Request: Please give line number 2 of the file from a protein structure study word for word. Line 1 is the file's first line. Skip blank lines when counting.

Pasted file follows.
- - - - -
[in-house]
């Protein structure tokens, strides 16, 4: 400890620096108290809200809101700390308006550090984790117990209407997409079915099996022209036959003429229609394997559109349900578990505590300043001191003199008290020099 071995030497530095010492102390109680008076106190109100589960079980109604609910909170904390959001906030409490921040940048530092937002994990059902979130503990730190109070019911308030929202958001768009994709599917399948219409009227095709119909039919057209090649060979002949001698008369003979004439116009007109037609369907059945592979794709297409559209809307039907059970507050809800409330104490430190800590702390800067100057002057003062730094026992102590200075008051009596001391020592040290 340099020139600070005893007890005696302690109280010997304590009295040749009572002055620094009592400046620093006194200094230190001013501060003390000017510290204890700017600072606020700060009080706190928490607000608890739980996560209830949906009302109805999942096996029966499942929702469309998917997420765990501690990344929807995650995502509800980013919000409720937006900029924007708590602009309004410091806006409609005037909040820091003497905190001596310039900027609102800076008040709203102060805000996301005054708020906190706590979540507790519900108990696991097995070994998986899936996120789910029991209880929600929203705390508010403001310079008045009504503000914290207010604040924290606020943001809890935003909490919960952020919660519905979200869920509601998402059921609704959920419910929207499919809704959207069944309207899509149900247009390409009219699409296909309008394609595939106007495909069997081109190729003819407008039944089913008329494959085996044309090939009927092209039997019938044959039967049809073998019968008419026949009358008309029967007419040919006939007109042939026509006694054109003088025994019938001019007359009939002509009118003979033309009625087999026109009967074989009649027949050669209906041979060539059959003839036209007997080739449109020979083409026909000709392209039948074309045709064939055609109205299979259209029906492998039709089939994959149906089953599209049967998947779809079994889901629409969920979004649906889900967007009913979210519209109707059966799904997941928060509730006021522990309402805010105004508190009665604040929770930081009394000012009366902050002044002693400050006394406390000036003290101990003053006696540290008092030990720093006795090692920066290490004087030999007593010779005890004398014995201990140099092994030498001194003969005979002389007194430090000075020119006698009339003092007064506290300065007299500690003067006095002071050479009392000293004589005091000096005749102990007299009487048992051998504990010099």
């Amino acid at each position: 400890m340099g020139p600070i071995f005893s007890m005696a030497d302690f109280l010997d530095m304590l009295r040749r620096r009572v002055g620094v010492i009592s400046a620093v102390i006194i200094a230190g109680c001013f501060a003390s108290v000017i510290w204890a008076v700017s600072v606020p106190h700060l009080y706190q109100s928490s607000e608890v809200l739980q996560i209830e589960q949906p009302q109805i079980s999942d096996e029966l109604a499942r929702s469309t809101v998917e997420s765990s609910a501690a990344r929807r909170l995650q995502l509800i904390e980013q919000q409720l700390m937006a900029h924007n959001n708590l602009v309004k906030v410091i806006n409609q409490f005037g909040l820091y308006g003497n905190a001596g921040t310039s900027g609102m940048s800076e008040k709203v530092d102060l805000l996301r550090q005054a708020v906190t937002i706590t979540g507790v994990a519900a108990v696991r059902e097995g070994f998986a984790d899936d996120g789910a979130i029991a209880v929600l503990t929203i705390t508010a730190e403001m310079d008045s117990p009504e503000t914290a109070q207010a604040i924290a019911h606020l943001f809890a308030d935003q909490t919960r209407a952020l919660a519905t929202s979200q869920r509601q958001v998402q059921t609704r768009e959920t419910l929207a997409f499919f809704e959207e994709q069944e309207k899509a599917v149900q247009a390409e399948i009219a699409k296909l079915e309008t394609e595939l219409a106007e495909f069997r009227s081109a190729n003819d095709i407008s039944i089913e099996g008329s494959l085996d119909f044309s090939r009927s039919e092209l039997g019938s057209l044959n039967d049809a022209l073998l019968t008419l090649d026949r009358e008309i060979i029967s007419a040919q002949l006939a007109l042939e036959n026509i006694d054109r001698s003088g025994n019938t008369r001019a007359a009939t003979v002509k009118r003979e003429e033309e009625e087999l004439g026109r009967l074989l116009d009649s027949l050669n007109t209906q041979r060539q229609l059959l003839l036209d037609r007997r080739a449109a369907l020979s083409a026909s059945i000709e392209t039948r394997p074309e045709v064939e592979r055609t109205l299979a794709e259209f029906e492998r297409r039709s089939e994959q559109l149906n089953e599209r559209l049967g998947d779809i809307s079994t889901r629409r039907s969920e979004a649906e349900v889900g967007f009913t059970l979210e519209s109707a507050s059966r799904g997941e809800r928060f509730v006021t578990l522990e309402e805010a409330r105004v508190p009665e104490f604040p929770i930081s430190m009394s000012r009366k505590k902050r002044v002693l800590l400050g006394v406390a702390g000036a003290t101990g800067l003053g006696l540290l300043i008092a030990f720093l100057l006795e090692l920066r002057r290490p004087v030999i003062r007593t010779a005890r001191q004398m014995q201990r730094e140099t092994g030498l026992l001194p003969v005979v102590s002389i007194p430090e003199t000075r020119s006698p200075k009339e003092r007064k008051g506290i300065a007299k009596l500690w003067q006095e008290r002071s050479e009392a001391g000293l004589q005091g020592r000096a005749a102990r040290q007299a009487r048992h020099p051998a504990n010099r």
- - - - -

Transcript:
């Protein structure tokens, strides 16, 4: 400890620096108290809200809101700390308006550090984790117990209407997409079915099996022209036959003429229609394997559109349900578990505590300043001191003199008290020099 071995030497530095010492102390109680008076106190109100589960079980109604609910909170904390959001906030409490921040940048530092937002994990059902979130503990730190109070019911308030929202958001768009994709599917399948219409009227095709119909039919057209090649060979002949001698008369003979004439116009007109037609369907059945592979794709297409559209809307039907059970507050809800409330104490430190800590702390800067100057002057003062730094026992102590200075008051009596001391020592040290 340099020139600070005893007890005696302690109280010997304590009295040749009572002055620094009592400046620093006194200094230190001013501060003390000017510290204890700017600072606020700060009080706190928490607000608890739980996560209830949906009302109805999942096996029966499942929702469309998917997420765990501690990344929807995650995502509800980013919000409720937006900029924007708590602009309004410091806006409609005037909040820091003497905190001596310039900027609102800076008040709203102060805000996301005054708020906190706590979540507790519900108990696991097995070994998986899936996120789910029991209880929600929203705390508010403001310079008045009504503000914290207010604040924290606020943001809890935003909490919960952020919660519905979200869920509601998402059921609704959920419910929207499919809704959207069944309207899509149900247009390409009219699409296909309008394609595939106007495909069997081109190729003819407008039944089913008329494959085996044309090939009927092209039997019938044959039967049809073998019968008419026949009358008309029967007419040919006939007109042939026509006694054109003088025994019938001019007359009939002509009118003979033309009625087999026109009967074989009649027949050669209906041979060539059959003839036209007997080739449109020979083409026909000709392209039948074309045709064939055609109205299979259209029906492998039709089939994959149906089953599209049967998947779809079994889901629409969920979004649906889900967007009913979210519209109707059966799904997941928060509730006021522990309402805010105004508190009665604040929770930081009394000012009366902050002044002693400050006394406390000036003290101990003053006696540290008092030990720093006795090692920066290490004087030999007593010779005890004398014995201990140099092994030498001194003969005979002389007194430090000075020119006698009339003092007064506290300065007299500690003067006095002071050479009392000293004589005091000096005749102990007299009487048992051998504990010099």